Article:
Newspapers

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shinzou
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Newspapers

Post by shinzou » Wed 07.19.2006 10:11 am

Hey folks.
I was in town yesterday, and at my favourite coffee shop, I noticed a chinese newspaper written in kanji. I noticed that the kanji used were the same as Japanese kanji, which got me thinking.
Is kanji derived from the chinese language, and is pronunciation/definitions of the kanji the same?

(And yes, I do realize this may seem to be a newbie question to some, but hey, I am a newbie)

-Jon

Schattenjedi

RE: Newspapers

Post by Schattenjedi » Wed 07.19.2006 10:32 am

The short answer is Kanji were indeed imported from Chinese. The pronunciations are very distantly related. The definitions are often the same. The long answer.

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Harisenbon
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RE: Newspapers

Post by Harisenbon » Thu 07.20.2006 1:58 am

The definitions are often the same.


Often being the operative word.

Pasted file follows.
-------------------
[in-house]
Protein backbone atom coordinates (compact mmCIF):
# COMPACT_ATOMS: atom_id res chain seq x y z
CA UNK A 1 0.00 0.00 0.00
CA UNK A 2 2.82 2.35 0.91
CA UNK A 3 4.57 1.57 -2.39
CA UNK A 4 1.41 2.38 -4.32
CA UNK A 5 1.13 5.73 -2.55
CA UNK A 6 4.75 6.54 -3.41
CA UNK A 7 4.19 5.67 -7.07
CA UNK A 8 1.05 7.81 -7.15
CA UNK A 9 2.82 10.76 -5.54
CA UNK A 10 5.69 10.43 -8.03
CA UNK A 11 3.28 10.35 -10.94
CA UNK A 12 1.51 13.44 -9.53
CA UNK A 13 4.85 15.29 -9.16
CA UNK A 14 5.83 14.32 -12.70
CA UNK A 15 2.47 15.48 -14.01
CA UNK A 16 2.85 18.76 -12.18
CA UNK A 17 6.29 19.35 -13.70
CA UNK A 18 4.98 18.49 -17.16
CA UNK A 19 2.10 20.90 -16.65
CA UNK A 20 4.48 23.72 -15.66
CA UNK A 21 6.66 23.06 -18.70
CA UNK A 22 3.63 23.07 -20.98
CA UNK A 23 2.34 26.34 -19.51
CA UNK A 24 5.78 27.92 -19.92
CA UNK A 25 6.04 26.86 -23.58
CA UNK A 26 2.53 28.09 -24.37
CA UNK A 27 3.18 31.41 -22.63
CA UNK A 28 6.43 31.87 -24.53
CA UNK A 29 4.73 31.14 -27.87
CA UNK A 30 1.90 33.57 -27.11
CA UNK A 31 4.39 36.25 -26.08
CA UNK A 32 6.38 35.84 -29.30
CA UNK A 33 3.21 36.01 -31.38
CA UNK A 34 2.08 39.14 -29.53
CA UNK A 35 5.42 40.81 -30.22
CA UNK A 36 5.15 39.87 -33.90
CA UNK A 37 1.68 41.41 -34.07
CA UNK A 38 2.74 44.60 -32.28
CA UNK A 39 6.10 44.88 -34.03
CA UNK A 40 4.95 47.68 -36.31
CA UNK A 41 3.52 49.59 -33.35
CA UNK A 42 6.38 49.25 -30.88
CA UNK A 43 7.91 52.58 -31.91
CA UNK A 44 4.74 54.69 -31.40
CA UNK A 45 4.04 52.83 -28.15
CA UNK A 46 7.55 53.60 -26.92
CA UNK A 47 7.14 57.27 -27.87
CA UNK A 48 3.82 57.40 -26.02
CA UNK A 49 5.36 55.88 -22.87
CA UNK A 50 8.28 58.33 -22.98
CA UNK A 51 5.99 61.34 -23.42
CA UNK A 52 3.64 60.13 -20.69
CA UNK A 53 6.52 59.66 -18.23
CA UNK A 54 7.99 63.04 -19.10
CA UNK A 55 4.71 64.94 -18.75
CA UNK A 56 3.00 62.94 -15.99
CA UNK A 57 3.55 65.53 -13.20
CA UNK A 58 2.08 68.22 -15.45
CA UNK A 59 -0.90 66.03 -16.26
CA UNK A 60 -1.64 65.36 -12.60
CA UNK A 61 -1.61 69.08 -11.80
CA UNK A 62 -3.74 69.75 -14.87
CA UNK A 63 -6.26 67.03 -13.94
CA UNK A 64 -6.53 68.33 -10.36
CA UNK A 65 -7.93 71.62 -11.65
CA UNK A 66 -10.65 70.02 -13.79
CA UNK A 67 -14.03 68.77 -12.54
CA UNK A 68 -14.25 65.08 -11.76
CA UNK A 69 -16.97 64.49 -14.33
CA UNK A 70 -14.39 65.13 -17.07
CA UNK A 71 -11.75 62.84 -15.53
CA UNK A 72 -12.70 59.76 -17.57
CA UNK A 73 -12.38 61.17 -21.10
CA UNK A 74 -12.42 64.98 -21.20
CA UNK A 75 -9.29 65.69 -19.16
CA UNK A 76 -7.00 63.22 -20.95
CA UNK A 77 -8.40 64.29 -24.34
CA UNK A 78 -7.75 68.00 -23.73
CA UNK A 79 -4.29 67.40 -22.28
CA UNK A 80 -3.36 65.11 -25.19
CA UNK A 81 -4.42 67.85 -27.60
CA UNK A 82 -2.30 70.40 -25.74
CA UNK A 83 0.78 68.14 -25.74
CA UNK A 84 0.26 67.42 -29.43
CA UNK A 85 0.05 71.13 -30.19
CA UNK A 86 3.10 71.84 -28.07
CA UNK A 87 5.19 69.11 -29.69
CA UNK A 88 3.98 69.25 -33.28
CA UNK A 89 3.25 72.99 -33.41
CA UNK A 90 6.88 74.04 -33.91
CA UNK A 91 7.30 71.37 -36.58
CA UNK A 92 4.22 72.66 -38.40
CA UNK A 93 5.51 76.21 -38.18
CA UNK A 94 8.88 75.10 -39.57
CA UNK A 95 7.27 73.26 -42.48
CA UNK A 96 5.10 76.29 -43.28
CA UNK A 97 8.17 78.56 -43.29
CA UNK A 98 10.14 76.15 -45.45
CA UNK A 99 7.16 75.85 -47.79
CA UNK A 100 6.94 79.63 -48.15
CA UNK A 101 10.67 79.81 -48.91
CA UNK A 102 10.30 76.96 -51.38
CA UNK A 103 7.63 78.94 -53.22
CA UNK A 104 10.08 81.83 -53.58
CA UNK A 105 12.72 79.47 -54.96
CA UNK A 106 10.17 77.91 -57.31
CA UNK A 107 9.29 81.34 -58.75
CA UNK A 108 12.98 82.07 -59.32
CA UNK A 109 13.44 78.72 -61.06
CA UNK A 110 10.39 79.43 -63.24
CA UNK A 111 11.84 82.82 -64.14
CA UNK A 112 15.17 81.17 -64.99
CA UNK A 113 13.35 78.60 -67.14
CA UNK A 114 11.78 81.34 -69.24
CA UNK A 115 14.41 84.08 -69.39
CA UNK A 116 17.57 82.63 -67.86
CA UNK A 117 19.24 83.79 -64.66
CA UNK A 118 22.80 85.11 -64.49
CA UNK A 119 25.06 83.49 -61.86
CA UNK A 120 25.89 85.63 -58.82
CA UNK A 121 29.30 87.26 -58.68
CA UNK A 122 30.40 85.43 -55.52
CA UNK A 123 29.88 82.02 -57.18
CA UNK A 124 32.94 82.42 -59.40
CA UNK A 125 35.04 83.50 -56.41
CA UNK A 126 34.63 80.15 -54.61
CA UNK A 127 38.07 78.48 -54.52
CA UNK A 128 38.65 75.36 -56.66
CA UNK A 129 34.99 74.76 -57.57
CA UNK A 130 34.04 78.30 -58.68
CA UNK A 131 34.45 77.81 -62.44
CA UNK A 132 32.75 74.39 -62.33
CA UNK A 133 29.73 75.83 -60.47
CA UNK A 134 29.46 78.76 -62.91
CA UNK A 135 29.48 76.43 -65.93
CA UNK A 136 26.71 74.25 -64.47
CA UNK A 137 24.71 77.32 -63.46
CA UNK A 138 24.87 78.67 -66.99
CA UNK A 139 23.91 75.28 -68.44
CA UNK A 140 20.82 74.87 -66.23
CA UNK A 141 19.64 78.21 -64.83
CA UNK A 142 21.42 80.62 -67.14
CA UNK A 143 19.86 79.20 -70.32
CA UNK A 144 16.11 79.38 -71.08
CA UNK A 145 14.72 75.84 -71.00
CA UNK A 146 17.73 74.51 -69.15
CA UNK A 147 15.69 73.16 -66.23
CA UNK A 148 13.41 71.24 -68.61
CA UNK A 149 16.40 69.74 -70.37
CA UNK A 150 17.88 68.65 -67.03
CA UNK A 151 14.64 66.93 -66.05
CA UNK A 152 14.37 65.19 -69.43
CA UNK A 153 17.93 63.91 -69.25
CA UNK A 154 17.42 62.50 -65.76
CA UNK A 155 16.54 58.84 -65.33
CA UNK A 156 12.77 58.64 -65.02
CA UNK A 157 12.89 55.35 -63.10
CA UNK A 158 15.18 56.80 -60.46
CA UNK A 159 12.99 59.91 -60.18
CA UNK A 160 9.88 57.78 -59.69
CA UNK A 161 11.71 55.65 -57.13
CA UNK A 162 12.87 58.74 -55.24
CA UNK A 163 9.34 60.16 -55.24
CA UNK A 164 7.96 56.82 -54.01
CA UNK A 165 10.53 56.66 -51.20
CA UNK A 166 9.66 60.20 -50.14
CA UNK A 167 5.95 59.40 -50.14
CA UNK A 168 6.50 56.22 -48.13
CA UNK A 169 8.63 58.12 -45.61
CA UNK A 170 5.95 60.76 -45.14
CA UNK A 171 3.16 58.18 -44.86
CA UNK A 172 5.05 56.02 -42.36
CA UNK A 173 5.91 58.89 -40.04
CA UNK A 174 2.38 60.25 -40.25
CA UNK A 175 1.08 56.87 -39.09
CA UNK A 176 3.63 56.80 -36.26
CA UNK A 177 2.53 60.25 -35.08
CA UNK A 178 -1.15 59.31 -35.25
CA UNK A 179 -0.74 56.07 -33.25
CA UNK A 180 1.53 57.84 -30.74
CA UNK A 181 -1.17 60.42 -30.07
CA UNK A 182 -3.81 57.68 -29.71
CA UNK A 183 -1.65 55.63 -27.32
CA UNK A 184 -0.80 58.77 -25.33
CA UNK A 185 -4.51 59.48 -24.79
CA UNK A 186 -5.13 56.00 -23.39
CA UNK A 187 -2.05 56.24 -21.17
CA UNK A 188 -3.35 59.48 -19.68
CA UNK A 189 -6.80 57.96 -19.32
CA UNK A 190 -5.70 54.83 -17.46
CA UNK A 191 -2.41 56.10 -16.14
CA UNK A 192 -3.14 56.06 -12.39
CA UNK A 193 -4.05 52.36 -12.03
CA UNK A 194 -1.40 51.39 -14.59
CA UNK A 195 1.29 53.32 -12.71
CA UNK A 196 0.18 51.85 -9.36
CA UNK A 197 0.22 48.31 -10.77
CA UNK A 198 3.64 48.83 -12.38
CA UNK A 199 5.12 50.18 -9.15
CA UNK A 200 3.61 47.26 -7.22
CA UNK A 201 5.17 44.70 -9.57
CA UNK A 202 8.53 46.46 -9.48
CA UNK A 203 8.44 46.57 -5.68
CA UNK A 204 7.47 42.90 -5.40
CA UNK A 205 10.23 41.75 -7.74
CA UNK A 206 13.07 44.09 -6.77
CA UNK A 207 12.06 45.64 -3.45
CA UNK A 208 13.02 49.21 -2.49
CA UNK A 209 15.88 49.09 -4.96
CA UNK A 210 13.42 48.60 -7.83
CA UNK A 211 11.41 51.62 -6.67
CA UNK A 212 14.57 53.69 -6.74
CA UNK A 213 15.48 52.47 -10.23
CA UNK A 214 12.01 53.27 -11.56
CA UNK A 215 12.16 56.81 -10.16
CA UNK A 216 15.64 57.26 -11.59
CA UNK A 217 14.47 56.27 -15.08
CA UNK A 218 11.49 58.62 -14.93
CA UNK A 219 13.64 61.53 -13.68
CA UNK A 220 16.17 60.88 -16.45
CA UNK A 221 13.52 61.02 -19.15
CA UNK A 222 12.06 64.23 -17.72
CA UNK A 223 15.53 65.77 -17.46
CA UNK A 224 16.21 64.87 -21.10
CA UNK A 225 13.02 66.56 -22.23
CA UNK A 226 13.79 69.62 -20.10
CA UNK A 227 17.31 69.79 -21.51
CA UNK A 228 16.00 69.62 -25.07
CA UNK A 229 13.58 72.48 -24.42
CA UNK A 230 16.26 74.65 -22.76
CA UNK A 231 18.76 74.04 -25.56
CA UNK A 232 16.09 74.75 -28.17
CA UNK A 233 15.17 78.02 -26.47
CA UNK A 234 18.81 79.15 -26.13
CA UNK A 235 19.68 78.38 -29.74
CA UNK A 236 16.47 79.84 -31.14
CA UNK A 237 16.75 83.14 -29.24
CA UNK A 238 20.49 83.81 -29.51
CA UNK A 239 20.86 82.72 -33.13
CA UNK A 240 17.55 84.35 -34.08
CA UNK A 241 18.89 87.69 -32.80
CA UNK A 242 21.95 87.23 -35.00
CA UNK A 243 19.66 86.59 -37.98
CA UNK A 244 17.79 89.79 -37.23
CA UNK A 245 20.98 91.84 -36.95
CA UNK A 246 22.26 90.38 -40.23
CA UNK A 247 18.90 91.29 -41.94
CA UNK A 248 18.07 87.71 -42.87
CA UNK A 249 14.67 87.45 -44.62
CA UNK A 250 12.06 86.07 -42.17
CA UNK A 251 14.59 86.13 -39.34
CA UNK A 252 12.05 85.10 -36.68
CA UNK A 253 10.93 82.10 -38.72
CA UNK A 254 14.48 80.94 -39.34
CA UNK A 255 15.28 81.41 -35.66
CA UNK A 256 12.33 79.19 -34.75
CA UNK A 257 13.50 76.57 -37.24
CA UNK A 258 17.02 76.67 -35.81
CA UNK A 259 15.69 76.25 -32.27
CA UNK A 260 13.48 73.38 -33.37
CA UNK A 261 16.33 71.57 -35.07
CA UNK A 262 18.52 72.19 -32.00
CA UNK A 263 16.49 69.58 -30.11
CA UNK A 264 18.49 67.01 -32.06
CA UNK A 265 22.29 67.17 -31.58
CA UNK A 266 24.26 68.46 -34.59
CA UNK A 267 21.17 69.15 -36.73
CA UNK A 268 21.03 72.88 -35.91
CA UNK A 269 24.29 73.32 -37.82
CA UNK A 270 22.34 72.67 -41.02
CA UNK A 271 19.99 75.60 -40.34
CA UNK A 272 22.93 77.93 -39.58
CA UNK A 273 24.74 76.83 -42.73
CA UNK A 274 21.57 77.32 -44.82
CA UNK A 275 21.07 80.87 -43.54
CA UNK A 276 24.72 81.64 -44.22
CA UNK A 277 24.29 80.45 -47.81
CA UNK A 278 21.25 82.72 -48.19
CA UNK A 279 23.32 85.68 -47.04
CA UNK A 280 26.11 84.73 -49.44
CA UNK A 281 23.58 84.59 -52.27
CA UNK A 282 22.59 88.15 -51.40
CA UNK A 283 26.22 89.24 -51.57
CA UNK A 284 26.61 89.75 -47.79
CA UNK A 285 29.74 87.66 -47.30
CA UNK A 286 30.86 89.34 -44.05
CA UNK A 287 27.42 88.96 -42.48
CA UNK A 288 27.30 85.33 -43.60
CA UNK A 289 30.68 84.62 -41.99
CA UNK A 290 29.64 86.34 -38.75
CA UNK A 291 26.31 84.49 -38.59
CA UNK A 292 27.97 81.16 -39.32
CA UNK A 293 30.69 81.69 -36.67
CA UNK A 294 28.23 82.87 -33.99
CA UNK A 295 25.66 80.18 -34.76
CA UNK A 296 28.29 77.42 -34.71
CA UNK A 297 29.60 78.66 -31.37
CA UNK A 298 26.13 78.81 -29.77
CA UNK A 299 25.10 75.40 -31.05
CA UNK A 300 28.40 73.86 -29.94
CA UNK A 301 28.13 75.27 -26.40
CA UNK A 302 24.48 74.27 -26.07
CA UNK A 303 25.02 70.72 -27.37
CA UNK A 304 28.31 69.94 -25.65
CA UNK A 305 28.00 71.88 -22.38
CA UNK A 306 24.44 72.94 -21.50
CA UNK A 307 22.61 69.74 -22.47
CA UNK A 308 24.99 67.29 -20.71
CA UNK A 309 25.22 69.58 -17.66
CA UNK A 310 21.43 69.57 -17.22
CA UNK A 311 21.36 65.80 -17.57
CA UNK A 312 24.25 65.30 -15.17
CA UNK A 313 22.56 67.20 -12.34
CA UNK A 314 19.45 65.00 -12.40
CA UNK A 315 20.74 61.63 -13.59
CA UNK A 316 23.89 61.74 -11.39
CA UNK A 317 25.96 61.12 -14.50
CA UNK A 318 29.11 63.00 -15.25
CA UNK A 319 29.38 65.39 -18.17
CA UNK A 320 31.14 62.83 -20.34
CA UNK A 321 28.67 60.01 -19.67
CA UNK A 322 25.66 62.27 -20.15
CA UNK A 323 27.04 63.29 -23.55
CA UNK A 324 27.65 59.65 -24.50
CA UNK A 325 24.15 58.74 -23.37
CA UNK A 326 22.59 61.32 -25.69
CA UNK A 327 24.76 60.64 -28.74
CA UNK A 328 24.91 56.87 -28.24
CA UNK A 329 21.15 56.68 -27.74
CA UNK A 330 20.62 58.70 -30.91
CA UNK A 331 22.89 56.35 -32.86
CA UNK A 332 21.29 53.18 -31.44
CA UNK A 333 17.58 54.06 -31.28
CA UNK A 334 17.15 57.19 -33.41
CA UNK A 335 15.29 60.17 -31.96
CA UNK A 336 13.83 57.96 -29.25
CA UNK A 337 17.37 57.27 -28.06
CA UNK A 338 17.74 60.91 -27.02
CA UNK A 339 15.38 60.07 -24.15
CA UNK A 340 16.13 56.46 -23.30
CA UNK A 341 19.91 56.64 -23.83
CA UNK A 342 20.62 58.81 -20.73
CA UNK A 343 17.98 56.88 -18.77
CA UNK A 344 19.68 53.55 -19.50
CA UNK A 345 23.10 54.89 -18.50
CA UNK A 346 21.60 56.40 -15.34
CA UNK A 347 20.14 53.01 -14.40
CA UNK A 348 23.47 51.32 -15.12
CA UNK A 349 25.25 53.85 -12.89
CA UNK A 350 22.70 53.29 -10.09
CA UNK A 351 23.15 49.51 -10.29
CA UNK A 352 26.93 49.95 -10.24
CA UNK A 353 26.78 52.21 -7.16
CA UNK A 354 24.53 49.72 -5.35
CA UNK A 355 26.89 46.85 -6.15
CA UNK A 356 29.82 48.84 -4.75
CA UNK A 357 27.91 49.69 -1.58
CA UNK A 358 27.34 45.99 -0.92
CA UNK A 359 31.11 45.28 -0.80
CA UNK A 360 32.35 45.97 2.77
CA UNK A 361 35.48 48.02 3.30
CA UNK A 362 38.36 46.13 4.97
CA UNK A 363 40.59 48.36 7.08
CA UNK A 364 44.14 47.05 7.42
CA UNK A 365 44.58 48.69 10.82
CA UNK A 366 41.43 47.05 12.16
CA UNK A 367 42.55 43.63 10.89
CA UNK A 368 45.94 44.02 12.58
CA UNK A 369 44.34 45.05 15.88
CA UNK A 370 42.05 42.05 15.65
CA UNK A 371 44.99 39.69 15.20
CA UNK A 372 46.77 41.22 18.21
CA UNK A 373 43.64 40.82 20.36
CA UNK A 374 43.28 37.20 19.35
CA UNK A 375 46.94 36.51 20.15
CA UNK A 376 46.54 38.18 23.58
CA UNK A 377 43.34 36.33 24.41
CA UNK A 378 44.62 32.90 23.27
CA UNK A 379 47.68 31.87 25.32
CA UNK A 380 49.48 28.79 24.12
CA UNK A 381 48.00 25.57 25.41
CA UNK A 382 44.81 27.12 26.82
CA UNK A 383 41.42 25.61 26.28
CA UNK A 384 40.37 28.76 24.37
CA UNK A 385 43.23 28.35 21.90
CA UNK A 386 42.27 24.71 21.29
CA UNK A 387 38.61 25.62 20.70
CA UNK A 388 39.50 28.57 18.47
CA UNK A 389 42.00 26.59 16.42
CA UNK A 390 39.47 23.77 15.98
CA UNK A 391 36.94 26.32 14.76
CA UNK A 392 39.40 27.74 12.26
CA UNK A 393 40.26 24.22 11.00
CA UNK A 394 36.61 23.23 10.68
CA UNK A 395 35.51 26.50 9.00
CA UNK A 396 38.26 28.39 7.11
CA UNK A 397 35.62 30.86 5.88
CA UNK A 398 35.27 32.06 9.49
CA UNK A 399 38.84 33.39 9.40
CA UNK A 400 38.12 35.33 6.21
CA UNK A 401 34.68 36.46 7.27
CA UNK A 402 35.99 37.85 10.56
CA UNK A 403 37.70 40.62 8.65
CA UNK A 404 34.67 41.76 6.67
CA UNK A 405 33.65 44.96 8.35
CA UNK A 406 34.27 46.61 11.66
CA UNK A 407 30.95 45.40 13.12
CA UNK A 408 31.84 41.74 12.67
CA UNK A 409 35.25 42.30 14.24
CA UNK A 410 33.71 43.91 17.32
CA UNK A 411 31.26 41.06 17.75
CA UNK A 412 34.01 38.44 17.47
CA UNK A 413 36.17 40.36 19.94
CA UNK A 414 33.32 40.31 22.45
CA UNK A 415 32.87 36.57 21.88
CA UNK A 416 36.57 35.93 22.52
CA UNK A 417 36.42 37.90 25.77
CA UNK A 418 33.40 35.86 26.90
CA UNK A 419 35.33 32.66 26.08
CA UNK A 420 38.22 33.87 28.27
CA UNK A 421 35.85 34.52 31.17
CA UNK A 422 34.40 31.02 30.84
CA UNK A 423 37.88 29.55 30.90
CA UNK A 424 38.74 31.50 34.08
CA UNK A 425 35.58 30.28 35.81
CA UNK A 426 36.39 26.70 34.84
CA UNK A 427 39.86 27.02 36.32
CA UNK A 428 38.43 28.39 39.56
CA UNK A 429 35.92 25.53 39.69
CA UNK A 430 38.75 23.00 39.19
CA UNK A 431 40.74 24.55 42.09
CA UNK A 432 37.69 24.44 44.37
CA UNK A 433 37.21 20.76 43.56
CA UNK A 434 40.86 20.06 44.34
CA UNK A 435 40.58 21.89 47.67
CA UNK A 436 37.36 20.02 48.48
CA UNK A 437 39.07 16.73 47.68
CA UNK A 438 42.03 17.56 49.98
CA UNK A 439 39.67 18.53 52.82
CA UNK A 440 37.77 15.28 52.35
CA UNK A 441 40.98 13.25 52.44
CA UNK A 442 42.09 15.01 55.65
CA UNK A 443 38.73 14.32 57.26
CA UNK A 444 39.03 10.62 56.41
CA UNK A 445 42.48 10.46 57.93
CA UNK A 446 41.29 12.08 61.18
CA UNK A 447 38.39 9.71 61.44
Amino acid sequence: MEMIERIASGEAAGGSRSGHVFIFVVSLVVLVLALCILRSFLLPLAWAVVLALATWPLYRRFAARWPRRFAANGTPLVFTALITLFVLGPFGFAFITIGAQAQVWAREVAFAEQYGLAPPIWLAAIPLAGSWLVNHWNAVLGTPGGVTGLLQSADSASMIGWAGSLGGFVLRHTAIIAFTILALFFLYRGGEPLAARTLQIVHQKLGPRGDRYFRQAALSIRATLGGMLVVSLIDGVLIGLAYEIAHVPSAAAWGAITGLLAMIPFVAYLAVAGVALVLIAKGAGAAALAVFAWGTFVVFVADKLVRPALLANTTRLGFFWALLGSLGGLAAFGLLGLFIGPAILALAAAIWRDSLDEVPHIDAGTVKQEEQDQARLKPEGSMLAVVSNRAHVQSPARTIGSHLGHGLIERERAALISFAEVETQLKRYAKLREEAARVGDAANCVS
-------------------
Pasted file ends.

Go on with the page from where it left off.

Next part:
手紙 -- Japanese -- Letter
手紙 -- Chinese -- Toilet Paper

hungryhotei
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RE: Newspapers

Post by hungryhotei » Thu 07.20.2006 2:33 am

天気がいいから、散歩しましょう。

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ss
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RE: Newspapers

Post by ss » Thu 07.20.2006 2:45 am

手紙 -- Japanese -- Letter
手紙 -- Chinese -- Toilet Paper


Yeah

娘 --- Japanese --- Daughter, Unmarried Young Lady
娘 --- Chinese ---- Mother

So just call Coco-san : Coco 姑娘 ( in Chinese ) ;) :D

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keatonatron
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RE: Newspapers

Post by keatonatron » Thu 07.20.2006 2:53 am

Harisenbon wrote:
The definitions are often the same.


Often being the operative word.
手紙 -- Japanese -- Letter
手紙 -- Chinese -- Toilet Paper


However, in both languages 手 = hand and 紙 = paper.

The meanings of the individual kanji are almost always the same, but since how you stick them together is often up to the speaker, the combinations can vary.

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